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Brexit means the NHS must act now to transform its workforce

By cATHARINE BERWICK AND MATTHEW WALKER, PA healthcare expertS

In the two months since the Brexit vote some of the initial risks to healthcare and the NHS have receded. With the Secretary of State continuing in his role and an early election unlikely, the political instability that could have put at risk the delivery of the Five Year Forward View and Sustainability and Transformation Plans has not materialised. 

However, looking to the medium to long term there are still concerns about the potential impact on the workforce. The NHS already faces challenges in getting enough people with the right skill sets in to the right roles. These shortages are having a direct impact on patient care and hampering the ability of the system to transform itself and Brexit now means addressing these workforce issues will become even more urgent.

With 130,000 or around 10% of the health and social care workforce coming from EU countries, there is a significant risk that restrictions on immigration will create further staffing shortages. In 2010, the then Home Secretary Theresa May, put forward immigration restrictions on non-EU migrants, amid concerns from her cabinet colleagues that it would damage the economy and NHS recruitment. In that case, the subsequent shortfall in NHS staff was picked up by migration from the EEA, an option which Brexit could now rule out. However, while these risks are real, any future points based system is unlikely to exclude skilled healthcare professionals from working in the UK or impose a long term block on EU migrants joining the NHS. The problem is more likely to arise from restrictions on lower skilled staff. 

Alongside these challenges, the biggest risk of Brexit continues to be an economic slowdown. NHS finances are already under pressure and recruiting more staff to make up shortfalls if there are further cuts to funding would be unaffordable.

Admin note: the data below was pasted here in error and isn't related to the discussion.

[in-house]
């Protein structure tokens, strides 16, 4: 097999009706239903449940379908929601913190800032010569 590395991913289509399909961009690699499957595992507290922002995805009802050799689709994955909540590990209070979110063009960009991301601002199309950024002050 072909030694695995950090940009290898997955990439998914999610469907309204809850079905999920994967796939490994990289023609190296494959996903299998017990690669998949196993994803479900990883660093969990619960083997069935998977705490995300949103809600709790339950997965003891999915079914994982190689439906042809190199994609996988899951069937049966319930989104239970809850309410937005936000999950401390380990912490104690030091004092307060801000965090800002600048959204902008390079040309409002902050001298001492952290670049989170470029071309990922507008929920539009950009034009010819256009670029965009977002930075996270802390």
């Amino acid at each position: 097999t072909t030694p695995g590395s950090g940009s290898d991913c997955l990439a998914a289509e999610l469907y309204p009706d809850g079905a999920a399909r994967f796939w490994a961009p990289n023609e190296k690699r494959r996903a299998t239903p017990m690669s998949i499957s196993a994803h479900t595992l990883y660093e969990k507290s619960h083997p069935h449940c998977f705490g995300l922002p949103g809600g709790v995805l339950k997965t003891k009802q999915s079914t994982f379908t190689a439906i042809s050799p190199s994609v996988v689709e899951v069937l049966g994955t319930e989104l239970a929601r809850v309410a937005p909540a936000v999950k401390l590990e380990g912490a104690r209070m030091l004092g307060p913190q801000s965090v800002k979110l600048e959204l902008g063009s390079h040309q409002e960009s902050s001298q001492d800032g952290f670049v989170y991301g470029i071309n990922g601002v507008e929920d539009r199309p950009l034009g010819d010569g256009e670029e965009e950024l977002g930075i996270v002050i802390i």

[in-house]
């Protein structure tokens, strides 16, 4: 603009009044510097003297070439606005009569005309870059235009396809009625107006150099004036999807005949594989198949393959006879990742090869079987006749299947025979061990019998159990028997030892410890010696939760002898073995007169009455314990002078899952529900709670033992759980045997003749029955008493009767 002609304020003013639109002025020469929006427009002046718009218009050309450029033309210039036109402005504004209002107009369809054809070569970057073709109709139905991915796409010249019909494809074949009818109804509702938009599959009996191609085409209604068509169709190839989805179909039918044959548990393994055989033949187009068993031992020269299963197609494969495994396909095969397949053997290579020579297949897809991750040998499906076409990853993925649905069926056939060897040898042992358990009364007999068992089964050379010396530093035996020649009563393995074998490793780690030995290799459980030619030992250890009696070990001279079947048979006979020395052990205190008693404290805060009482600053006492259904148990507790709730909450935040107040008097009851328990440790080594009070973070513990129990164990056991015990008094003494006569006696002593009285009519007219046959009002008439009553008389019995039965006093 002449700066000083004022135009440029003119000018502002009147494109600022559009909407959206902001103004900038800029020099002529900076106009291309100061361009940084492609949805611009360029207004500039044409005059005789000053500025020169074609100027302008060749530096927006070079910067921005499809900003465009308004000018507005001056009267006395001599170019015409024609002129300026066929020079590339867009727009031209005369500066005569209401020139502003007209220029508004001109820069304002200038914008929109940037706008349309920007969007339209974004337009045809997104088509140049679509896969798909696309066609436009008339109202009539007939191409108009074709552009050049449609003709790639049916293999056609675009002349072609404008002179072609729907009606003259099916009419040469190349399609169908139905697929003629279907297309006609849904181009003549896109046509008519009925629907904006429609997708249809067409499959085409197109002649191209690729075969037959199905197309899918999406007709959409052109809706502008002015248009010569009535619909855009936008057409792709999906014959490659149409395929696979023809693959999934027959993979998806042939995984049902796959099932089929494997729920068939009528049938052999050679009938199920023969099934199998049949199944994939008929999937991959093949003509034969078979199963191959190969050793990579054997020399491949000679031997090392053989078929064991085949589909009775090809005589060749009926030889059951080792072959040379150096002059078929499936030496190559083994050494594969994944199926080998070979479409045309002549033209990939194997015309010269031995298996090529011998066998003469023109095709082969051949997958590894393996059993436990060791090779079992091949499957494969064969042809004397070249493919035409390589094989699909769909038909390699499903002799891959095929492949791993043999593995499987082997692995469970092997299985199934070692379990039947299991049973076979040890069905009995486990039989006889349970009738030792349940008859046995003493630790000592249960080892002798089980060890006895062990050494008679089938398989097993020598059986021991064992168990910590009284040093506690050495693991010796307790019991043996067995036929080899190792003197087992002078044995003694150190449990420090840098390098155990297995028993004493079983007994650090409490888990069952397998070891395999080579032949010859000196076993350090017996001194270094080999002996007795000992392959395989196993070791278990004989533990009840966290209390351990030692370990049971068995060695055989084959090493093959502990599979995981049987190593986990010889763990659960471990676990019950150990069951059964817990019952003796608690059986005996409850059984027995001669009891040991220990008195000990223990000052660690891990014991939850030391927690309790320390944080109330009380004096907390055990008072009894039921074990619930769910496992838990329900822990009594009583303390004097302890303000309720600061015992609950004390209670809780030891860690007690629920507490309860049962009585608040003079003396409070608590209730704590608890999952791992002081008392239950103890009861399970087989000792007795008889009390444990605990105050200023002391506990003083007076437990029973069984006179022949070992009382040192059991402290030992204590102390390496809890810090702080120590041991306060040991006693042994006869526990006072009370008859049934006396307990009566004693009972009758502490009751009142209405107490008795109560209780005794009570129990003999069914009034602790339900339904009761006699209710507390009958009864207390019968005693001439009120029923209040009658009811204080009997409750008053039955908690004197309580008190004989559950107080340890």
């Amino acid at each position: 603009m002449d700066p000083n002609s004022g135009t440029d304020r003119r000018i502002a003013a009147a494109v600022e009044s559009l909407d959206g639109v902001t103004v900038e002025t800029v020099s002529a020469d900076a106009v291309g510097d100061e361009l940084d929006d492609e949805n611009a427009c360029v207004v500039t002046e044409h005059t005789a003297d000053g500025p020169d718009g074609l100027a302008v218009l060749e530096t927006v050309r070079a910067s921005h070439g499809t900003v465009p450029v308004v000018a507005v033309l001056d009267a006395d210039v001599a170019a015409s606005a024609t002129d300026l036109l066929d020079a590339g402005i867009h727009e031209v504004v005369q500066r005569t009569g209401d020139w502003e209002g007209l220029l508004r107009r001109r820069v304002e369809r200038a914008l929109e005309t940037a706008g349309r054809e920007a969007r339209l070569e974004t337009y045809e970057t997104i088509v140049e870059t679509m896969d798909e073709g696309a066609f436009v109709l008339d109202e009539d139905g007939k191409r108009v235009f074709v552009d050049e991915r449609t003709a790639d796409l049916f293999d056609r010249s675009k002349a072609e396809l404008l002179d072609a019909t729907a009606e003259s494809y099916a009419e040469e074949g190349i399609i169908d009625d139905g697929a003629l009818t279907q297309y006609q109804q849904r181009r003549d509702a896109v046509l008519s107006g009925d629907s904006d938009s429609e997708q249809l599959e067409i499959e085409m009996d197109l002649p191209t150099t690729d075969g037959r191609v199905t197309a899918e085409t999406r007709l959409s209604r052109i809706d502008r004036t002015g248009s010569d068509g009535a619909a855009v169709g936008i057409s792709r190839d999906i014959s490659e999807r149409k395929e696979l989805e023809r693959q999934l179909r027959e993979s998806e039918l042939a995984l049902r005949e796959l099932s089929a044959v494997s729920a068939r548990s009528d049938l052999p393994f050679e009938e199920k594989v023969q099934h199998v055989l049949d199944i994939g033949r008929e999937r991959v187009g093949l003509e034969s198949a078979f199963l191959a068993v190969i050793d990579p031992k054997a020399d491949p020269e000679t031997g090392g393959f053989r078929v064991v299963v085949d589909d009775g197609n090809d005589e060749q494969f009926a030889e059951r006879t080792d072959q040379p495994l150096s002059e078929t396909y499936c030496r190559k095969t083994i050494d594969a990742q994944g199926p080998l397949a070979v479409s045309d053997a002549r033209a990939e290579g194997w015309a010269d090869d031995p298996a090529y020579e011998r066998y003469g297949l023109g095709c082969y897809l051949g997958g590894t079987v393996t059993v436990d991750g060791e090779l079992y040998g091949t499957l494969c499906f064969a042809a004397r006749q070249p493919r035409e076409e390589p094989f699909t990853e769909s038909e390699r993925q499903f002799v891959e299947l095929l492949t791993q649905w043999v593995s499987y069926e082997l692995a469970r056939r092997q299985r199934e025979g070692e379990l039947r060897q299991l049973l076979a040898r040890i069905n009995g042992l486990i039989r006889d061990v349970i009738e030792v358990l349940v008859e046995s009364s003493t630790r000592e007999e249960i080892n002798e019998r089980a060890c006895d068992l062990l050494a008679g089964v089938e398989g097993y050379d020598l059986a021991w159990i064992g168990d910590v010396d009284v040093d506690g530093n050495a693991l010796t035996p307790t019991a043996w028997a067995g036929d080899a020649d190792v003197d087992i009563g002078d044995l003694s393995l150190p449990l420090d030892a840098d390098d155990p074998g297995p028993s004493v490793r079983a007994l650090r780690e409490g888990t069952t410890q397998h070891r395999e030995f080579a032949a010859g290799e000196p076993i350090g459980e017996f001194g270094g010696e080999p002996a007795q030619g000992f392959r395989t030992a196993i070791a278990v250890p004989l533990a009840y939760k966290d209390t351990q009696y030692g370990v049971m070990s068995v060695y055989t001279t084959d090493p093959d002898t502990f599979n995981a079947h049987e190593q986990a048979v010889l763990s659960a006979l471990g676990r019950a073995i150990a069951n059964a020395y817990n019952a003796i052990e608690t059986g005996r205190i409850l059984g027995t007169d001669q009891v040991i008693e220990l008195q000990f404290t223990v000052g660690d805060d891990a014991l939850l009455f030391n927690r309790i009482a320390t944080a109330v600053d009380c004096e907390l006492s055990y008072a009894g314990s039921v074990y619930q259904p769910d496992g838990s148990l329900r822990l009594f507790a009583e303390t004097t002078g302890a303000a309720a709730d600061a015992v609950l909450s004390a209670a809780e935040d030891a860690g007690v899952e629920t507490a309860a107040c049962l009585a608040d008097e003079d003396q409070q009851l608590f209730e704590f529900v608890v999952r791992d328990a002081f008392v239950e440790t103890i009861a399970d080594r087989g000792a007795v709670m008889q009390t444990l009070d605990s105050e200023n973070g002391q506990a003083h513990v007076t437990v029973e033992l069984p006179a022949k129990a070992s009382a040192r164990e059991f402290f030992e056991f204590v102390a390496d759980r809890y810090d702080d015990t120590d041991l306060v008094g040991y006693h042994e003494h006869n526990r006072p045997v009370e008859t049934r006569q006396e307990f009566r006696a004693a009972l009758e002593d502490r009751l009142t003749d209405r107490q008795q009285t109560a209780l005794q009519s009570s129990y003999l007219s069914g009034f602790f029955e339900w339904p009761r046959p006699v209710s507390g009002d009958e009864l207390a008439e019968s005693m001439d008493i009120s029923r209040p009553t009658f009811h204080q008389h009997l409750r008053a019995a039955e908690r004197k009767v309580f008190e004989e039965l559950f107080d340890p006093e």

All this means that there are a number of actions that the NHS must take to prevent the existing workforce challenges becoming a crisis.

  1. Reassure the EU workforce: In the short term it is essential that healthcare leaders at all levels of the NHS provide clear reassurance to EU staff that nothing will change in the foreseeable future and that their work is highly valued. The NHS is a community that relies on team work and a “them and us” culture cannot be allowed to develop. Managers also need to take action to counteract the negative impact of the increase in hate crimes, some of which has targeted NHS facilities with large numbers of EU workers. This message of reassurance is necessary but not sufficient and should be accompanied by practical plans to guarantee NHS workers long term working visas.
  2. Develop plans for junior workers: The NHS is heavily reliant on junior healthcare staff (Bands 1-4) and support staff such as porters, cleaners and kitchen staff. Many of these jobs are outsourced meaning that the NHS is likely to have less control and a less clear view of the risk in their supply chain. These roles are vital to the safe and smooth running of the NHS but they are likely to prove difficult to prioritise in a points based immigration system. The NHS must act now, potentially using Health Education England, to build workforce resilience plans in collaboration with its suppliers.
  3. Manage any changes to the European Working Time Regulation (EWTR): Although this regulation has been incorporated into UK law, it could be scrapped through the proposed “national interest” test process of deciding which EU laws to keep and which to remove. This would complicate existing discussions on junior doctor and consultant contracts but might help to resolve some of the issues. The combination of the EWTR and New Deal has led to complicated and potentially unsustainable rosters for junior doctors and returning to a single set of rules would help hospitals plan more sensibly. It also offers the potential to resolve the long running issues that some surgical educationalists have had with the EWTR.

All these factors make it all the more essential that the NHS uses the Brexit timeline as an opportunity to inject some urgency into workforce changes that have been long discussed but not implemented. These include changes to the skill mix, investment in developing a culture of learning and improvement and greater use of technology to support the clinical and managerial workforce. Making progress in these areas would both mitigate Brexit risks and drive real improvements in the effectiveness of the NHS workforce.

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